How will journalism survive, if government doesn’t help?
Benjamin Franklin liked reporters, whom he called “printers.” He was one himself, and set down the premises for good journalism in a famous column, “Apology for Printers,” which he wrote, in his The Pennsylvania Gazette, on May 27, 1731. Addressing the inevitability that, no matter what the printer wrote, somebody would be pissed off, he said, “…if all Printers were determin’d not to print any thing till they were sure it would offend no body, there would be very little printed.” He concluded on a note of defiance to his critics: “I shall not therefore leave off Printing. I shall continue my Business. I shall not burn my Press and melt my Letters.”
The importance of a free press is taken for granted in Western democracies. Somebody has to be watchdog over the powers that be, whether they’re political, economic or religious. Granted, a free press often takes things too far. But ask yourself if you’d rather have the cacophony of America’s journalistic howl, or a one-party press such as exists in North Korea and Iran.
Journalism unfortunately is in a hard spot now. We all know it; we’ve been watching the pressures on traditional journalism mount up for years. First, the Internet, which promised everything for free. Then, the Recession, which pulled the [adverising] rug out from under journalism’s feet. And now, the rise of a Millennial generation which, we are told, reads nothing in print.
The problem of journalism’s future is like the weather: everybody talks about it but no one does anything about it. Well, not quite. Last month, the Federal Trade Commission — established in 1914 under an activist Wilson administration to protect American consumers and eliminate anti-competitive business practices — released the “discussion draft” of a 47 page “Potential Policy Recommendations to Support the Reinvention of Journalism.”
Yes, you read it right. Recognizing the “significant transition” that journalism is undergoing, the document’s crafters are troubled by the “significant losses of news coverage” occurring as newspapers and magazines shut down. The draft proposal suggests measures the government can take to make sure there will be enough competent reporters in the future.
Among the most interesting of these is “additional intellectual property rights to support claims against news aggregators.” As every wine blogger knows, our blogs are reprinted in all sorts of online places whose owners receive direct financial benefit from them. I, personally, never have been particularly upset by this, but I know bloggers who are. The draft document suggests that some sort of tax on “parasitic aggregators…would better enable news organizations to obtain revenue from aggregators and search engines.” It would prohibit “free ride” sites that “without permission, post enough material to render the original news stories redundant.” Since blog posts that are aggregated are frequently found by search engines, the draft considers “legislation clarifying that the routine copying of original content done by a search engine in order to conduct a search (caching) is copyright infringement not protected by fair use.” (“Fair use” is a key concept in “third party” use of original material. Third parties are allowed to reproduce material for “criticism, comment, news reporting, teaching…scholarship, or research,” but in general are not allowed to economically benefit.)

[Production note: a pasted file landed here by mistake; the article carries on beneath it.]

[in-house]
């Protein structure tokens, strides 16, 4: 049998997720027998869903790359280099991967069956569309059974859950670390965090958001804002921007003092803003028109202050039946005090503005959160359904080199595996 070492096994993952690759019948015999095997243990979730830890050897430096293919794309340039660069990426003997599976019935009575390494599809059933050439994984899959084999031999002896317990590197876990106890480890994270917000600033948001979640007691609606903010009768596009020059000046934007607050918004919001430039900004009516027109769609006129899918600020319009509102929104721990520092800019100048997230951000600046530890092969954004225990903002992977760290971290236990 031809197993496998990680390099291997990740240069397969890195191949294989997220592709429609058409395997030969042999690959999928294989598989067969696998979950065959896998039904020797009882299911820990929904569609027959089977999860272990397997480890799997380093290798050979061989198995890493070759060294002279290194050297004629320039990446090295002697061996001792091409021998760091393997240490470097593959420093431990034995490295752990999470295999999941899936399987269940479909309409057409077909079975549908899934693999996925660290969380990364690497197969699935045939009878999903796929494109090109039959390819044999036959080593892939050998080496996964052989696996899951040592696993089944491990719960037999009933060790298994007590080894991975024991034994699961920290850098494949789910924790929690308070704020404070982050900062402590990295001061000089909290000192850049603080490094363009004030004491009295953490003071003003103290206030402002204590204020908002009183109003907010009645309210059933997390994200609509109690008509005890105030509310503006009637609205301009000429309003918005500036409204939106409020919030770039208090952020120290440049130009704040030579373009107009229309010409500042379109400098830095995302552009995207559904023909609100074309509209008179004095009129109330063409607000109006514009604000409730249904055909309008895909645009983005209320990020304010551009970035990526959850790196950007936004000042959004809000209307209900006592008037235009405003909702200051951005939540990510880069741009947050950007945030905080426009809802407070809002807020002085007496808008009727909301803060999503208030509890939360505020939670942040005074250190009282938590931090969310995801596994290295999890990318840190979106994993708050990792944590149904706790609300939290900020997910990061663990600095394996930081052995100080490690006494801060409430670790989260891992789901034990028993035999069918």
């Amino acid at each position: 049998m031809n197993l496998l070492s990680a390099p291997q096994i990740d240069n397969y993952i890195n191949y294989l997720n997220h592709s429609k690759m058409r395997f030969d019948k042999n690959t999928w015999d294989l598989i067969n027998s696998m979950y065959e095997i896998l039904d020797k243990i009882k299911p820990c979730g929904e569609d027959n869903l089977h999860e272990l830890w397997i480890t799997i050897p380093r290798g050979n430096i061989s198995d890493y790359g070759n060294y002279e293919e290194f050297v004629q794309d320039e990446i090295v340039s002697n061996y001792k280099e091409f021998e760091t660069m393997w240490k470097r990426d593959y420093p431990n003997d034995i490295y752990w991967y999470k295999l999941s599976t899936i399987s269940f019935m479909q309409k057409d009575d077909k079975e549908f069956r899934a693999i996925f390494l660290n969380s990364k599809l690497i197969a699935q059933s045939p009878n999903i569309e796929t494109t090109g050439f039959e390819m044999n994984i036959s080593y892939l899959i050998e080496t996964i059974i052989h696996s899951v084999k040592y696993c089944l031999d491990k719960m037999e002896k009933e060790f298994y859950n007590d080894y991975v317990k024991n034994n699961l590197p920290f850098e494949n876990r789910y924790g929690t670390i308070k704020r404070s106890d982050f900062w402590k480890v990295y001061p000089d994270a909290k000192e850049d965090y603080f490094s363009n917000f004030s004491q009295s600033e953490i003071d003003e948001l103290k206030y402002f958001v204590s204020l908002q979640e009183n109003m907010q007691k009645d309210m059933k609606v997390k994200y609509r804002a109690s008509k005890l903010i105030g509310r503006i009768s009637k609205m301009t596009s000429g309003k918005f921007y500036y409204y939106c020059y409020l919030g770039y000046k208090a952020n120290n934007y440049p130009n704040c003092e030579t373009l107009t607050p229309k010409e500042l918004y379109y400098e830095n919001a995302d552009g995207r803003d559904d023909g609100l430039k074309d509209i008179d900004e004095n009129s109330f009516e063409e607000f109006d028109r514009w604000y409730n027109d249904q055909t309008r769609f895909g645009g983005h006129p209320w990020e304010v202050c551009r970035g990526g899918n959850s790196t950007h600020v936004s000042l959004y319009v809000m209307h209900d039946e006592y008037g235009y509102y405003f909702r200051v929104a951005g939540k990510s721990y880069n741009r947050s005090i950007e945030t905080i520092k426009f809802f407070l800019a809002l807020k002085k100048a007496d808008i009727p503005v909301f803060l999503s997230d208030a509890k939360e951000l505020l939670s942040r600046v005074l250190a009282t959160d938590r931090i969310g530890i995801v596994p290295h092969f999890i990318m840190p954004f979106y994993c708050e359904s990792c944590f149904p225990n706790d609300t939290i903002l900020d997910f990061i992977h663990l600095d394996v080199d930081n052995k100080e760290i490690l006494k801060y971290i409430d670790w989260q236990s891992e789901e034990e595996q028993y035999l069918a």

The draft also explores the possibility of providing “government-fostered pilot programs to investigate new business models” for journalism, basing their thinking on certain European models. There are various versions of this, including tacking on a service fee to Internet service providers, which in turn would be passed on to audited publishers (of course, that fee would invariably be passed on to Internet end-users.) There is even a suggestion of taxing electronic devices, like iPads.
The FTC’s draft document predictably was greeted by howls of derision by entrenched interests. The rightwing is calling the tax on aggregators a “Drudge tax.” Steven Brill, whose now defunct “Brill’s Content” was a pontifical attempt to finger-wag journalism by a school-marm moralizer, told the New York Times, “You’re going to create a fund so a bunch of kids from Ivy League colleges can get jobs going to zoning board meetings with pens and pads? It’s like you’re living on another planet if you think this is going to happen.” An opinion piece in the New York Post (owned by Rupert Murdoch) complained that publishers “don’t need government help. They need to be left alone with the assurance they won’t be interfered with by the FTC.” So intense was the blowback that, last Friday, reports surfaced that “The FTC is running for cover in the wake of reports it plans to tax websites and electronic devices in order to rescue dead tree dinosaur corporate media.”
I think bloggers ought to be thinking about these things incessantly. They may not, on the surface, care about all this; it doesn’t affect them directly, not yet. But they’re the ones who are going to have to figure out whether unfettered, unafraid journalism survives in America. They may agree that “dead tree dinosaur corporate media” needs to wither away; but I hope they understand the importance of a free press — and I don’t just mean a thousand blogs speaking with a Tower of Babel incoherence. I mean a press powerful enough to speak truth to power. I hope and expect that bloggers, like Ben Franklin, will declare, “I shall continue my Business. I shall not burn my Press and melt my Letters.”